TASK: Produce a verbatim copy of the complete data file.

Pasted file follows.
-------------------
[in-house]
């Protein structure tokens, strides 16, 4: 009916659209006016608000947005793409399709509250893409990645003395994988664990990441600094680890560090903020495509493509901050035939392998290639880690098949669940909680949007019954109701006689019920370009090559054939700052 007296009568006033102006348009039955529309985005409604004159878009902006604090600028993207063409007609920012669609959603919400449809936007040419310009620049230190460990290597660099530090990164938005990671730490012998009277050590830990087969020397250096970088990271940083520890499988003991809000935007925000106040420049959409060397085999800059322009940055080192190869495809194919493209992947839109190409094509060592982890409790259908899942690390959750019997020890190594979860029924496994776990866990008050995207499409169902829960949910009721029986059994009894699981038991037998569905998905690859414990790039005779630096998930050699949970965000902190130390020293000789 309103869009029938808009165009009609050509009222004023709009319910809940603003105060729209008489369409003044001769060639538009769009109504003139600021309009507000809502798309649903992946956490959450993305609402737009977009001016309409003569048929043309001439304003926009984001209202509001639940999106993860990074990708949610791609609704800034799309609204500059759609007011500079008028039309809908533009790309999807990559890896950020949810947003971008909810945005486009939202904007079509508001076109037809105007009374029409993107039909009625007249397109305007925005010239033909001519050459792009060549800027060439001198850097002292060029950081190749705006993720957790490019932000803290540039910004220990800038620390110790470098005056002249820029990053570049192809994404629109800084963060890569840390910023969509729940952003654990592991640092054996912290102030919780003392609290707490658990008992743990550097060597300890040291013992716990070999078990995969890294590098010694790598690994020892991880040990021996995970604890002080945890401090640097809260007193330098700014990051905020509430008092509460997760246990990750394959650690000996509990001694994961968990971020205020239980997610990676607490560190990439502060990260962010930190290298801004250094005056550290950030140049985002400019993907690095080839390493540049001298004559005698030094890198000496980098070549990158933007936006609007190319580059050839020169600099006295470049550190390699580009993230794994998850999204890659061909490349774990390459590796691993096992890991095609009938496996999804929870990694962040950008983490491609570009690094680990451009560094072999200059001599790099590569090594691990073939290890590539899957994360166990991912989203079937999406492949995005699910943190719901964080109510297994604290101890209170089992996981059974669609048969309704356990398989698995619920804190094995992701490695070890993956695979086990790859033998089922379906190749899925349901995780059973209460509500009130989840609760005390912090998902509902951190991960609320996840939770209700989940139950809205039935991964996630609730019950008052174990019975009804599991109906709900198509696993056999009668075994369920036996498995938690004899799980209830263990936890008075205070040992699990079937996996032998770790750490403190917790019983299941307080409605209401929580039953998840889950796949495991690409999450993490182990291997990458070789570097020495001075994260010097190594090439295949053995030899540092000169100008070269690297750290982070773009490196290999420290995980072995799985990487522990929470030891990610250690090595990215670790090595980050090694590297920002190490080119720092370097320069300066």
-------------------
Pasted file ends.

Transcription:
[in-house]
């Protein structure tokens, strides 16, 4: 009916659209006016608000947005793409399709509250893409990645003395994988664990990441600094680890560090903020495509493509901050035939392998290639880690098949669940909680949007019954109701006689019920370009090559054939700052 007296009568006033102006348009039955529309985005409604004159878009902006604090600028993207063409007609920012669609959603919400449809936007040419310009620049230190460990290597660099530090990164938005990671730490012998009277050590830990087969020397250096970088990271940083520890499988003991809000935007925000106040420049959409060397085999800059322009940055080192190869495809194919493209992947839109190409094509060592982890409790259908899942690390959750019997020890190594979860029924496994776990866990008050995207499409169902829960949910009721029986059994009894699981038991037998569905998905690859414990790039005779630096998930050699949970965000902190130390020293000789 309103869009029938808009165009009609050509009222004023709009319910809940603003105060729209008489369409003044001769060639538009769009109504003139600021309009507000809502798309649903992946956490959450993305609402737009977009001016309409003569048929043309001439304003926009984001209202509001639940999106993860990074990708949610791609609704800034799309609204500059759609007011500079008028039309809908533009790309999807990559890896950020949810947003971008909810945005486009939202904007079509508001076109037809105007009374029409993107039909009625007249397109305007925005010239033909001519050459792009060549800027060439001198850097002292060029950081190749705006993720957790490019932000803290540039910004220990800038620390110790470098005056002249820029990053570049192809994404629109800084963060890569840390910023969509729940952003654990592991640092054996912290102030919780003392609290707490658990008992743990550097060597300890040291013992716990070999078990995969890294590098010694790598690994020892991880040990021996995970604890002080945890401090640097809260007193330098700014990051905020509430008092509460997760246990990750394959650690000996509990001694994961968990971020205020239980997610990676607490560190990439502060990260962010930190290298801004250094005056550290950030140049985002400019993907690095080839390493540049001298004559005698030094890198000496980098070549990158933007936006609007190319580059050839020169600099006295470049550190390699580009993230794994998850999204890659061909490349774990390459590796691993096992890991095609009938496996999804929870990694962040950008983490491609570009690094680990451009560094072999200059001599790099590569090594691990073939290890590539899957994360166990991912989203079937999406492949995005699910943190719901964080109510297994604290101890209170089992996981059974669609048969309704356990398989698995619920804190094995992701490695070890993956695979086990790859033998089922379906190749899925349901995780059973209460509500009130989840609760005390912090998902509902951190991960609320996840939770209700989940139950809205039935991964996630609730019950008052174990019975009804599991109906709900198509696993056999009668075994369920036996498995938690004899799980209830263990936890008075205070040992699990079937996996032998770790750490403190917790019983299941307080409605209401929580039953998840889950796949495991690409999450993490182990291997990458070789570097020495001075994260010097190594090439295949053995030899540092000169100008070269690297750290982070773009490196290999420290995980072995799985990487522990929470030891990610250690090595990215670790090595980050090694590297920002190490080119720092370097320069300066």